Dec 122013
 

 

DigDeep5Crop

I had some time this week to finish up five new podcasts that I’ll be cranking out in the coming weeks. I also recently treated my room with homemade sound absorption panels, and the new podcast intros are my first tests of the panels. I normally record the spoken intros with an SM58 dynamic microphone.  I wanted to really test the limits of my absorption panels, so for the these intros, I decided to use the ultra-sensitive Rode NT1000 condenser mic. The result is pretty nice with higher fidelity and WAY less room reflections than the previous intros.

My new homemade sound absorption panels.

My new homemade sound absorption panels.

Today’s podcast is episode 106: Dig Deep.

On July 22nd, 2013 the Dig Deep Light Show performed an improvised light show in the basement of Noa Noa house. Members Scott Sanders, Dave Shamban and Brian Miles use overhead projectors, clear glass serving plates, transparencies, and multi-colored liquids to create beautiful abstract images at concerts and multimedia shows. Normally, they’re taking cues from whatever band they accompany, but for this show, we wanted the visual artists to take the lead for a change. So Scott and Dave performed an improvised light show (Brian attended but did not participate that night) while a group of musicians sat in the back of the room and created a score to the visuals. That musical improv is what you’re about to hear.

DigDeep4Crop

This was part of a lineup that also included the bands Insect Factory and Public Speaking. I also recorded their performances, and I’m offering those recordings as free downloads. Download the Insect Factory set here and the Public Speaking set here. Note that these are mixing board recordings. There may be some un-mic-ed acoustic portions that are not very present on the recordings. You can also check out video clips below.

The Dig Deep Light show improv featured Tim Carey (84001) on synths and guitar, Alan Fey on Marimba, Matt Hamilton on guitar and effects, Mike Hiegemann on Analog Synths and Bass guitar, Craig Schenker on Alto Sax and Flute, and Chris Watts (Most Amazing Century of Science) on Alto Sax and Glockenspiel.

DigDeep1Crop

 

Tyler Blankenship put together a wonderful video that links the music recording with video of the light show. Check it out below.

Nov 052011
 

“That’s when I knew that I had the supernatural anointment of one of the otherlee conduits of miraculous divine healing. So now. . . reconstruct the eardrum! Polka! Listen to the polka!” – Dave Cloud – 4th Annual Halloween Extravaganza

Join punk music legend Dave Cloud and a ragtag group of disparate instrumentalist for the most bizarre episode to date. Dave recounts the haunting tale of the evil 22 year old succubus who tempted him during his beach-front honeymoon. Is it scary? Perhaps not. Will it drive you insane? Most likely. Starring Rhendi Greenwell, Josh Gumiela, Mike Hiegemann, Randy Hunt, Pimpdaddysupreme, and the inimitable Dave Cloud! Featuring the screams of Mara Bissel and Clara Fisher. Be warned: This episode is explicit and potentially offensive to . . . well . . . everyone, especially if you’re one of Dave’s ex-wives.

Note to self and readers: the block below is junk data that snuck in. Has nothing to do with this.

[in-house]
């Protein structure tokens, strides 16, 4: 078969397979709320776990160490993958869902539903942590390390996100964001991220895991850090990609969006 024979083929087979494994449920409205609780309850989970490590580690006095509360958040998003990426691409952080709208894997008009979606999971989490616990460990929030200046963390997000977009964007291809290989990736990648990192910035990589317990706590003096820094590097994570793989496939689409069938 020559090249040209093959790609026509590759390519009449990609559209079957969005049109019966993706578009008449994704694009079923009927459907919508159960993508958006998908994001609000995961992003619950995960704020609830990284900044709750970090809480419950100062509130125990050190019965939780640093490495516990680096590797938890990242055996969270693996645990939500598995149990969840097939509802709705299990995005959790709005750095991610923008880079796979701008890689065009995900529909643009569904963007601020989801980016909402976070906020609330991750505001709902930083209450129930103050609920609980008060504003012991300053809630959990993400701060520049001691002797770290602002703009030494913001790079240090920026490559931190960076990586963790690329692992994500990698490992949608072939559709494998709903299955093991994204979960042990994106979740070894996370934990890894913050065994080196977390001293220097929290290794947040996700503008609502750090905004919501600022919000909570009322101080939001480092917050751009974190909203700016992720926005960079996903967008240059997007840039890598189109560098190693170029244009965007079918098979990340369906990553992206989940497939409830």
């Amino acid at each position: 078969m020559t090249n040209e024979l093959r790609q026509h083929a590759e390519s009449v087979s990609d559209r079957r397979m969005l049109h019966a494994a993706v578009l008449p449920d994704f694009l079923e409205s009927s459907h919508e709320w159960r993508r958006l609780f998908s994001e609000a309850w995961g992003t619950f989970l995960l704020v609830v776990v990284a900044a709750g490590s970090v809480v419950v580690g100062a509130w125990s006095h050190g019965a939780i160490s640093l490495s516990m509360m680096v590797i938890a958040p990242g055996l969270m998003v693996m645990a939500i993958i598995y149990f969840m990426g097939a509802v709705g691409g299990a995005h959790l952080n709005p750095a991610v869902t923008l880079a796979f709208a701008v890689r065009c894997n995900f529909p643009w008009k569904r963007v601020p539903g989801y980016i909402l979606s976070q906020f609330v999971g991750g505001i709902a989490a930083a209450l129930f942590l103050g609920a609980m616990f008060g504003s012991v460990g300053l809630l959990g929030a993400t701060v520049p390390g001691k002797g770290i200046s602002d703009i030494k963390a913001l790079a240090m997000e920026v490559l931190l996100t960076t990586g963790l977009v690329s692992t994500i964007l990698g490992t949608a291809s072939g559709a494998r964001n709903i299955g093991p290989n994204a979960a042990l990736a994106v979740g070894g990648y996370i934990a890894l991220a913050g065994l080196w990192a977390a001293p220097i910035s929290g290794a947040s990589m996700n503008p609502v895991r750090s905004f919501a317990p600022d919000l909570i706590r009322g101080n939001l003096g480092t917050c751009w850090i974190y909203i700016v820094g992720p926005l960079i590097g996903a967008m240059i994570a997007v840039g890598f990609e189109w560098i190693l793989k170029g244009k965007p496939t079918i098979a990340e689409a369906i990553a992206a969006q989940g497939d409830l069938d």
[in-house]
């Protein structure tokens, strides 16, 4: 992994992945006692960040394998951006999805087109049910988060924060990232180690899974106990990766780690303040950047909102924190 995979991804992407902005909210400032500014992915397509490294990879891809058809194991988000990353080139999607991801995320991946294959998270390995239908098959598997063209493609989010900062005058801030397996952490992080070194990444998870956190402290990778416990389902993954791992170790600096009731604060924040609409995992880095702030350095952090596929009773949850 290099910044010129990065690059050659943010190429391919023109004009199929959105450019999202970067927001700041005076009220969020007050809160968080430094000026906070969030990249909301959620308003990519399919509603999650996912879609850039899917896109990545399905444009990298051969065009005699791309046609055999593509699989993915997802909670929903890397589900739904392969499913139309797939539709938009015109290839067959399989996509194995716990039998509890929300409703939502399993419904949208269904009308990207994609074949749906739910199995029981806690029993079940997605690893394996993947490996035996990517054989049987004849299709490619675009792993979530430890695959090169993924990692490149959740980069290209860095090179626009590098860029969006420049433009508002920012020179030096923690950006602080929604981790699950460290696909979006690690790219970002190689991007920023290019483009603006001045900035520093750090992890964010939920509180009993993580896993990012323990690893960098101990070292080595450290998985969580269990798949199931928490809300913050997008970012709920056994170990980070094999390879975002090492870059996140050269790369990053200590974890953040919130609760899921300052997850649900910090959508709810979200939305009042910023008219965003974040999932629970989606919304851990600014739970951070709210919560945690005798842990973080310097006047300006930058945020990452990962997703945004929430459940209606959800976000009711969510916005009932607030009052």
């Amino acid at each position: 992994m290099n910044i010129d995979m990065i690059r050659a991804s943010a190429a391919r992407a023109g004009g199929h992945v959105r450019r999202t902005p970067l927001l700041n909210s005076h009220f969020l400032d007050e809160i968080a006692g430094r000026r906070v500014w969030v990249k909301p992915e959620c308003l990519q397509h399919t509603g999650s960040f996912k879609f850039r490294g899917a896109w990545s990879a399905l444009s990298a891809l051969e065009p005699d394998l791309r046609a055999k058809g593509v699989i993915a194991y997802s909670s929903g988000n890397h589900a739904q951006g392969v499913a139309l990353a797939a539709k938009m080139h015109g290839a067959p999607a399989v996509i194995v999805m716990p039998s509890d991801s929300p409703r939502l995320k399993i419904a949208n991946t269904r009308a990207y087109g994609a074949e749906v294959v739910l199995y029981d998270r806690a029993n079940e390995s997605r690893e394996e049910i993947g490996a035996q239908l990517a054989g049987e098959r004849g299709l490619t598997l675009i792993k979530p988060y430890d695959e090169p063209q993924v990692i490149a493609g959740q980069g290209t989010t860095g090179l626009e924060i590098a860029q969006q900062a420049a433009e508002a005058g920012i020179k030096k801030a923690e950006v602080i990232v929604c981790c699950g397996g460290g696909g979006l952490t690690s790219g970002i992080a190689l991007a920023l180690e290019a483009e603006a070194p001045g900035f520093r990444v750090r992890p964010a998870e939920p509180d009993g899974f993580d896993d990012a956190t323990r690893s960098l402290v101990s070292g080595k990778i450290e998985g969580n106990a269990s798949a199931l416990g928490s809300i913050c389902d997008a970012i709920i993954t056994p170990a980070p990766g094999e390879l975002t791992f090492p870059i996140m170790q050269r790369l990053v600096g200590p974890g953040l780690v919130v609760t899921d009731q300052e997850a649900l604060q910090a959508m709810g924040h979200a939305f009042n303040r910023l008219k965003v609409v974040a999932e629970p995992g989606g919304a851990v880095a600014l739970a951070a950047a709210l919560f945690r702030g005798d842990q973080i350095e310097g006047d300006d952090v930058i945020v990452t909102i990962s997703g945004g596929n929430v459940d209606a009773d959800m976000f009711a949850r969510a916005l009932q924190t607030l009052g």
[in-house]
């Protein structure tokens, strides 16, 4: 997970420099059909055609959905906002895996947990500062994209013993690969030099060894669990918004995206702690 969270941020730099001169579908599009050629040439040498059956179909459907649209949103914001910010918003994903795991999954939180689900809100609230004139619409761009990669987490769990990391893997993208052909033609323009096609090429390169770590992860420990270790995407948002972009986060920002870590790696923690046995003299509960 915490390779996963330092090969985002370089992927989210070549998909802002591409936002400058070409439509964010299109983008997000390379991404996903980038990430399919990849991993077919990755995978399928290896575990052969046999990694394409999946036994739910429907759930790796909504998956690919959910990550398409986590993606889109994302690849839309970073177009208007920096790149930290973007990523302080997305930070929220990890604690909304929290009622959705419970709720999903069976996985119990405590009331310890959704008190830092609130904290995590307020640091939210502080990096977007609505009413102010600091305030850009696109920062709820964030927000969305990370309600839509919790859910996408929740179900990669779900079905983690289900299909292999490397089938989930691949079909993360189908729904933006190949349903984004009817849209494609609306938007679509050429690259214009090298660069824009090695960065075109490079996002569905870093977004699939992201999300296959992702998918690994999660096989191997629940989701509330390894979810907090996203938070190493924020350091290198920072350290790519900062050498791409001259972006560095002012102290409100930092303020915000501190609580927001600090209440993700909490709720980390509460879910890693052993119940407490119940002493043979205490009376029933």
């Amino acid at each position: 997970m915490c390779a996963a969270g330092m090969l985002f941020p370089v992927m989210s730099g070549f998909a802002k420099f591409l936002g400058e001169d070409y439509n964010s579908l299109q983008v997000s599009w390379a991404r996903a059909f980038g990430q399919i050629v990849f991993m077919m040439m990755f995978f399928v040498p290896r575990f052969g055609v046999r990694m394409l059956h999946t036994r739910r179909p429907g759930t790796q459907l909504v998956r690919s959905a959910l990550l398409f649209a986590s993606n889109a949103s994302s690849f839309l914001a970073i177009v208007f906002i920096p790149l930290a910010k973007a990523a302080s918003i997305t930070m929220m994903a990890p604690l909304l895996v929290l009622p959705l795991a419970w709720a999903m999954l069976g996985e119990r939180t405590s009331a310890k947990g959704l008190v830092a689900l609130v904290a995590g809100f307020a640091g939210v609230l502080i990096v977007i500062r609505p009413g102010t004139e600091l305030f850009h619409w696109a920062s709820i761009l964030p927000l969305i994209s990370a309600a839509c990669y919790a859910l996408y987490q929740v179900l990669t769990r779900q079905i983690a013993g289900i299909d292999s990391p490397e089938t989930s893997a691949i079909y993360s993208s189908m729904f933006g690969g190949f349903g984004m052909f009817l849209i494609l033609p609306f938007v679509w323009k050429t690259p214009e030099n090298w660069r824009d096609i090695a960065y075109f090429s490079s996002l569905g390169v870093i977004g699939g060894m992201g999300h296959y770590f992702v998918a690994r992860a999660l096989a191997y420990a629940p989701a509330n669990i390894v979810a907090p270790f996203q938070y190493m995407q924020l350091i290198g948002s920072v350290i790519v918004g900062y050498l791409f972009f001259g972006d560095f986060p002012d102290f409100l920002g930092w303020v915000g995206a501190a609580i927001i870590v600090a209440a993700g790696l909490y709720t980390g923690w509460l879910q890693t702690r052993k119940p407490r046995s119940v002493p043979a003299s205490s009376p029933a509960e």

In the words of Dave Cloud, “DIE REAL GOOD!”

If you like this episode, check out the previous three Halloween Extravaganzas: One, Two, and Three.

Oct 312010
 
Chambers of Horror

Chambers of Horror Haunted House

As a fitting finale for Halloweird! October, we present the 3rd Annual Halloween Extravaganza, an exploration of the link between fear and arousal. Podcast 39 stars Mike Hiegemann on bass and Hammond organ, Austin Gaines on no-input mixer and various gadgets, Anderson Cook on guitar and synth, and JJ Jones on vocals and drums. I did the interviews, live mixing, clip playback/manipulation, and post production. We interview the creators of the adult-themed haunted houses Chambers of Horror and House of Horrors. Extra special thanks to Lucas Godfrey and Lindsay Starke of Chambers of Horror and Gork of House of Horrors. We also discuss Netherworld and Atlanta Zombie Apocalypse. All of these haunted houses are worth your while, each in its own way. They’re all open today, and all will be coming back next year. If you’re in Atlanta, by all means go to Chambers of Horror, one of the most innovative haunted houses I’ve ever seen. If you’re in Nashville, House of Horrors is an experience I promise you will never forget.

I was a little worried for this episode. We had to postpone it a few times, and today became the deadline. Most of the T.I. participants were busy with Halloween stuff, but Mike, Austin, Anderson, and JJ really came through with some haunting sounds. The improv serves the 1st and 2nd Halloween Extravaganzas proud!

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